2019 marks the 25 year anniversary of Scrum and DSDM. I was involved in the creation of DSDM in 1994 and was an early adopter of Scrum and FDD shortly afterward. Now, having been at this for a quarter of a century I am reflecting on where my journey has taken me compared to others.
I am agnostic about agile. I value the mindset and goals more than approaches that preach a single path. This has had mixed blessings for me. I remain agnostic and impartial, but I have not jumped on any of the approach bandwagons.
I received more training in Scrum by Ken Schwaber in 2002 and offered a training role (before they were called CSTs) but I have never offered Certified Scrum Master training. I would feel wrong evangelizing the singular view of Scrum as the way, or role of the Scrum Master to spread Scrum. That feels too religious to me.
Don’t get me wrong, I think Scrum is an OK starting place, but I would not recommend only using a Scrum approach - since approaches like Lean, Kanban and FDD have great things to contribute too. Some Scrum practitioners correctly explain that Scrum does not say you cannot add other approaches. In fact, it can be viewed as a deliberately incomplete framework, so organizations have to add their own process to make it successful. Yet this message is undersold as I visit organization after organization that only use Scrum practices with maybe some XP engineering practices. They are missing out on so much more and struggling because of it.
The Scrum community often has a myopic focus blaming implementation struggles on a failure to understand or apply Scrum properly - when maybe something outside of Scrum would better suit the situation.
Likewise, I think SAFe does a great job of packaging and presenting some good ideas for organizations to consider - but its adoption draws too much effort away from developing valuable product. By all means, raid SAFe for valuable content and ideas, but create your own approach with the bare minimum of process. Then continue to ditch that process as soon as it is no longer worth the effort.
In the 25 years I have been using agile approaches, I have seen companies like LeadingAgile and LitheSpeed form, grow and prosper. They offer Scrum and SAFe training even though they are also agnostic and understand the benefits of various approaches.
I have thought about just sucking it up, drinking the cool aid and offering these courses. I could also explain there is nothing to stop us blending other approaches too. However, then its not really Scrum or SAFe, or whatever I am peddling so it is not a genuine message, which is important for me.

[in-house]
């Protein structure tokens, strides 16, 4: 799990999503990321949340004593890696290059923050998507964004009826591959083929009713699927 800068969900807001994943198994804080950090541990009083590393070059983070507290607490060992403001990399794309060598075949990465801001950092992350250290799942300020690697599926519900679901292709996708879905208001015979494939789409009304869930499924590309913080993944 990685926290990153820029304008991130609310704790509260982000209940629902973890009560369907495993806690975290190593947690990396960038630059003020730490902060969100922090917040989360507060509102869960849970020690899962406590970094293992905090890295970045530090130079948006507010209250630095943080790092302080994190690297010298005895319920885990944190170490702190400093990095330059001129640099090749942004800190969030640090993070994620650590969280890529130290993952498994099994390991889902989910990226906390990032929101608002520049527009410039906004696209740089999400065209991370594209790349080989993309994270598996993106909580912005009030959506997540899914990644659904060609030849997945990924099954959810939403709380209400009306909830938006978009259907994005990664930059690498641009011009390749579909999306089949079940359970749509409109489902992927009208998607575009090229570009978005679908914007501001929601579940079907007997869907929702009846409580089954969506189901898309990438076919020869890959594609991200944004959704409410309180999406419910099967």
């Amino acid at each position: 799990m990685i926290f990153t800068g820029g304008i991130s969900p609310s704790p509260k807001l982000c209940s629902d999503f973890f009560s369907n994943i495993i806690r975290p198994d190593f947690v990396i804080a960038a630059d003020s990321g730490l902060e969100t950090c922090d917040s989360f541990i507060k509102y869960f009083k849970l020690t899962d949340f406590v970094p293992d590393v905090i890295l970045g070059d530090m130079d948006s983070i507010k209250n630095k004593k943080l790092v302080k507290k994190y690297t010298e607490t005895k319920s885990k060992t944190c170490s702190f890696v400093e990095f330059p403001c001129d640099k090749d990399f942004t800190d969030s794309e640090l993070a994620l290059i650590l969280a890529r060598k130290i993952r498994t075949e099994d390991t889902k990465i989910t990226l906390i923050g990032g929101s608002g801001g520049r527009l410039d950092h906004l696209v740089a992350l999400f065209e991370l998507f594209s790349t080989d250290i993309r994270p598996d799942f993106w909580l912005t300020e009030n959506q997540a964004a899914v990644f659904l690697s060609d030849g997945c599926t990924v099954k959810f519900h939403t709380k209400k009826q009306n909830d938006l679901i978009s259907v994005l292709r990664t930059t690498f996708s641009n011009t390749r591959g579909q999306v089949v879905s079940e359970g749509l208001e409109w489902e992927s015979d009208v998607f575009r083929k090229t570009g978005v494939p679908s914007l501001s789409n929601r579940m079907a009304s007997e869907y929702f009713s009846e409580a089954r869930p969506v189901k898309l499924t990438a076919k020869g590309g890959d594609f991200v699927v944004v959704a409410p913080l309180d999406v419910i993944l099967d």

I offer my own training courses in agnostic agile, focussing on the philosophy and tools available for a variety of circumstances. However, like trying to market a healthy, balanced diet, I am first to acknowledge the message lacks the clarity, simplicity or sex-appeal of a single, silver-bullet solution.
People want a “Paleo”, or “South Beach”, or “Atkins”, “Mediterranean”, “Keto”, “Raw”, or “<Whatever>” solution to follow. I can yell, “Stop being lazy sheep and think for yourself”, but the majority of people want recipes and ready-meals, not to learn nutrition and cooking skills.
Benefits, not Popular Fads / Staying On Track
That is OK, I would rather be genuine than popular. I truly believe we are most successful when agnostically taking the most suitable approaches for our circumstances. Then, ruthlessly reviewing, morphing and pruning these approaches as our teams evolve.
We need to focus on the output, the business value, not the process. If wearing purple hats produced better results than agile then I would be all for purple hats and ditching agile. This is one reason I named my company as LeadingAnswers and not a name with the word “Agile” in it. I am focussed on solutions and outcomes, not a single approach. I still believe Agile is our best starting point, but I am always hopeful we will create something better.
As 2019 starts, I am doubling down on my “Yes, and…” commitment. I realize the message lacks the clarity of a single, sexy, (sub-optimal) solution and so it will never be widely adopted. However, my last 25 years has taught me that there are enough people who see the benefit of a balanced, evolving approach.
So, I hope you stick with me as I explore being successful by focussing on delivering business value regardless of approach. I think there is merit in traditional processes in the right circumstances. There are also many underemployed benefits from leadership, emotional intelligence, and industry specific practices that get used in pockets that we could all learn from.
Here’s to another 25 years of delivering the most business value we can through situationally specific approaches.